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How The Organic Salon.com Review Products

Evaluating products is an important part of what we do, its part of our ethos to make sure that what we offer you is top quality. We hope that by explaining how we do this will help you make informed choices.

  • How pure is the product? What is the percentage of plant and/or essential oil is in the product. By dividing the ingredients lists into thirds: the top third usually contains 90-95% of the product, the middle third about 5-8% and the bottom third, 1-3%. The ingredients on a label are listed in quantity order, first ingredient being the largest. Are the ingredients from a natural source or are they synthetic.

    What methods have been used to extract ingredients i.e. refined oil is a poorer quality than unrefined cold pressed oil in its natural state. Has the product been watered down? If the product is saying it’s natural, is it totally? It is possible to call something natural if only 1 or 2 ingredients are natural, watch out for this! If a product is not totally natural we won’t retail it.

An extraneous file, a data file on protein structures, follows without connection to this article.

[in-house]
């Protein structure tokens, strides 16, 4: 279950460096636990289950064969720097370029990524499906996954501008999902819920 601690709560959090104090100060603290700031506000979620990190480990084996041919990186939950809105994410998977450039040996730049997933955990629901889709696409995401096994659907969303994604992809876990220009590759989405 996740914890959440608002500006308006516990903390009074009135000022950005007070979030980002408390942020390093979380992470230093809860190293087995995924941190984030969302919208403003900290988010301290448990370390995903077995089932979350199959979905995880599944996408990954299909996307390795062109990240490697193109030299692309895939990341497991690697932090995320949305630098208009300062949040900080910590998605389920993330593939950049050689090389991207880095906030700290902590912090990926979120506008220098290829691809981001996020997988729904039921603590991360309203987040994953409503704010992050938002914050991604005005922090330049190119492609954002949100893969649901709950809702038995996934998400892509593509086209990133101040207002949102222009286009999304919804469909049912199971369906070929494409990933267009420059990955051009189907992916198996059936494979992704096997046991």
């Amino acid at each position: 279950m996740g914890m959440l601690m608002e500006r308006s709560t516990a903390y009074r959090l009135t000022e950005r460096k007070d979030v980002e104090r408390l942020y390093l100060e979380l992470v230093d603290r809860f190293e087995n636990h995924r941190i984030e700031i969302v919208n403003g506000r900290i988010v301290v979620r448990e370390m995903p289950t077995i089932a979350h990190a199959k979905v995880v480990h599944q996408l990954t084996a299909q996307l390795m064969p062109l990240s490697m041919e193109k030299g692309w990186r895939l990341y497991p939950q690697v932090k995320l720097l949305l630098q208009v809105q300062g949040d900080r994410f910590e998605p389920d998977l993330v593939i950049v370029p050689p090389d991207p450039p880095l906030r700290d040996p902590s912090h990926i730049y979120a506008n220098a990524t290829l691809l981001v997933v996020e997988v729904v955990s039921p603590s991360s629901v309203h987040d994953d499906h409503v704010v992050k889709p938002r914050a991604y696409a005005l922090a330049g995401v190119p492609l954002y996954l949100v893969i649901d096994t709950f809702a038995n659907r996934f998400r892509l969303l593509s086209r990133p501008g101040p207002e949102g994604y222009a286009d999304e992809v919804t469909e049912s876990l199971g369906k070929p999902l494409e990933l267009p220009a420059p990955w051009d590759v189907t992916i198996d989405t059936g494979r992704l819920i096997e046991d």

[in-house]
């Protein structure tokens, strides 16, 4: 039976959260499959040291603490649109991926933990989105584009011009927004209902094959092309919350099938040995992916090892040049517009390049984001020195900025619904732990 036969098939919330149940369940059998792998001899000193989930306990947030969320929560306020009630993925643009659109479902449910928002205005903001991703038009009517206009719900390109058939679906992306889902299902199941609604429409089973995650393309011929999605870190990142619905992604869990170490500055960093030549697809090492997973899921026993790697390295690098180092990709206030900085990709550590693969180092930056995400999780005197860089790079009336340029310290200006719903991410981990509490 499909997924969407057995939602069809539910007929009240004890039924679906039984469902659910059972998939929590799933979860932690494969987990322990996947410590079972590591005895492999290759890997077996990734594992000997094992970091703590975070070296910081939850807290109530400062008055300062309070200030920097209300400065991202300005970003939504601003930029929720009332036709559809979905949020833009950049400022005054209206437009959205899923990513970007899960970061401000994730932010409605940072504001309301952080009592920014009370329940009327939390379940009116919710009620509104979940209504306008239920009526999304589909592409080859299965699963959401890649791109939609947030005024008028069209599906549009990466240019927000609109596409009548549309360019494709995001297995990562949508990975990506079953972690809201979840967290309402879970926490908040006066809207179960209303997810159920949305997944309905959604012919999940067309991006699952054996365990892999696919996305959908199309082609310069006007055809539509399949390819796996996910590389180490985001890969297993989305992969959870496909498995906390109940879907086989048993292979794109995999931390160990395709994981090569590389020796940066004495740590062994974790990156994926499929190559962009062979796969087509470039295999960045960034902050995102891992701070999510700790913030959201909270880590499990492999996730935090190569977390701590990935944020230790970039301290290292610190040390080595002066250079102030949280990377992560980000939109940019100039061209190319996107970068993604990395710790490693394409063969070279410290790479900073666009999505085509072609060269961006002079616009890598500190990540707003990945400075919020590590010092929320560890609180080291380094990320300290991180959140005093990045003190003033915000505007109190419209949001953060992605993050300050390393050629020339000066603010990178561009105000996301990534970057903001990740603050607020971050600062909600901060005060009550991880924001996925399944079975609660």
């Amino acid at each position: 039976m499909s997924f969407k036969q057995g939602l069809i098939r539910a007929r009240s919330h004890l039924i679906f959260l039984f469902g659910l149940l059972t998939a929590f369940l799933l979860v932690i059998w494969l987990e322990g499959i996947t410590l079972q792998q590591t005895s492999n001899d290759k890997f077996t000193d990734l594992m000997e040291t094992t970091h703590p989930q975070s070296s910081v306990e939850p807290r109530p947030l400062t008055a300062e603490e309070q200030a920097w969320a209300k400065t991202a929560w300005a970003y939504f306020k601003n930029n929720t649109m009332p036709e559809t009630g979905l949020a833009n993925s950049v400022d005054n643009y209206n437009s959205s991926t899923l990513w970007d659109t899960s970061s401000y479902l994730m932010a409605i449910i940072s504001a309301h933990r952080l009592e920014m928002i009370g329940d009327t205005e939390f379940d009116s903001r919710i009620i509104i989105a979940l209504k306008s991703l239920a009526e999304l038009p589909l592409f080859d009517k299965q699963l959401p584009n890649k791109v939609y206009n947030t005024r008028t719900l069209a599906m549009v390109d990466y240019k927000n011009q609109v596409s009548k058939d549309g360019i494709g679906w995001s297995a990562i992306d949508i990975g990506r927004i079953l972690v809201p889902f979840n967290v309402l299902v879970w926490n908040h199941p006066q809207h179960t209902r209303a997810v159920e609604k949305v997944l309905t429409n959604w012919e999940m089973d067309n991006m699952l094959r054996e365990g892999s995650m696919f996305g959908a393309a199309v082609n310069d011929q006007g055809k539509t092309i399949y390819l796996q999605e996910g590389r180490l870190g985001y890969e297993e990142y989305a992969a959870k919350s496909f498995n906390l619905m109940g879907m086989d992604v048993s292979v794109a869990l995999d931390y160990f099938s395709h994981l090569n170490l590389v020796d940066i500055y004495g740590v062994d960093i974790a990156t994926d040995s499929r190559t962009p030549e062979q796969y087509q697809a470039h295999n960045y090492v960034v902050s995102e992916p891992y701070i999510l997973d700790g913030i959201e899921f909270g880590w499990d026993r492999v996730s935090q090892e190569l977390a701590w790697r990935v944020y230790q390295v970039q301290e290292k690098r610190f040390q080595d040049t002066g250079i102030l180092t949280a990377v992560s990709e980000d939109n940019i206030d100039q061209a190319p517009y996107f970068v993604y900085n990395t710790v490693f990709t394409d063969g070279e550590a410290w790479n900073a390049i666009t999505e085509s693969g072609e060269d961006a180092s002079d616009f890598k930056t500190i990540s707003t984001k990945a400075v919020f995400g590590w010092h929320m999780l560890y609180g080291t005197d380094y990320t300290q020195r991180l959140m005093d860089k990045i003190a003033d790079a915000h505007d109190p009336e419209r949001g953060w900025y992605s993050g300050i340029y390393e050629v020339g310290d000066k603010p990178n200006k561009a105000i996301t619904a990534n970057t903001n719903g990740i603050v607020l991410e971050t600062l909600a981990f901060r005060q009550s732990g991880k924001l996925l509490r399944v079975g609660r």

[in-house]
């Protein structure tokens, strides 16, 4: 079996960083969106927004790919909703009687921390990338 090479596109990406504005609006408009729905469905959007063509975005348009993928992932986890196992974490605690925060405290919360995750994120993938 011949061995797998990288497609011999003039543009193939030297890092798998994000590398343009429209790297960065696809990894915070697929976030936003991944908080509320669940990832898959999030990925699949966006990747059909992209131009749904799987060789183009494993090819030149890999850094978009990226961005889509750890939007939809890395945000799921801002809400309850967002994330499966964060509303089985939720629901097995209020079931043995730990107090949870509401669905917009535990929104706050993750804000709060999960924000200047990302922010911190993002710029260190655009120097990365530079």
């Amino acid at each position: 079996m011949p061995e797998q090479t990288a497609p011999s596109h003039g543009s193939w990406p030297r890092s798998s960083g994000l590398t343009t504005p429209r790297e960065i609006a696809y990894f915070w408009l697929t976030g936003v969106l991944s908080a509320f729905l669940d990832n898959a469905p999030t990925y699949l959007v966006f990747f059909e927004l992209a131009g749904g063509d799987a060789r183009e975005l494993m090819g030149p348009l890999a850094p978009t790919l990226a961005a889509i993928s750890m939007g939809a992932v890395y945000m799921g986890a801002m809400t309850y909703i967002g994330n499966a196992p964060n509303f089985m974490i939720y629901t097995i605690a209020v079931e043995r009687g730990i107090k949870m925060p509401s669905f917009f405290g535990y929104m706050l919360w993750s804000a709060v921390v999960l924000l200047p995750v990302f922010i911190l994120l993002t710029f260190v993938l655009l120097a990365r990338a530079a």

• We look at the company’s background, and their ethos, are they working ethically with there workforce and the environment, using nothing from an endangered source. Using an organic ingredient means the land has been cared for. Are they using organic where possible? We say where possible because some ingredients can only be natural if they are not so widely available yet to be farmed organically.
  • Are there any synthetic or toxic ingredients present? Any ingredients that are totally synthetic or toxic we totally avoid. We are looking for ingredients to come from either a plant or mineral source and to be organic where possible. It is ideal that these ingredients have been untreated, had minimal processing and if they have been processed then only with other natural ingredients.

    There are those ingredients that are from a natural source but that have been treated with a synthetic ingredient to get a final ingredient. They will have a chemical name and on the label these ingredients will read ‘derived from’, followed by the natural source. Also known as semi-synthetic ingredients. Products that we retail that contain a semi-synthetic ingredient have been looked at on an individual basis.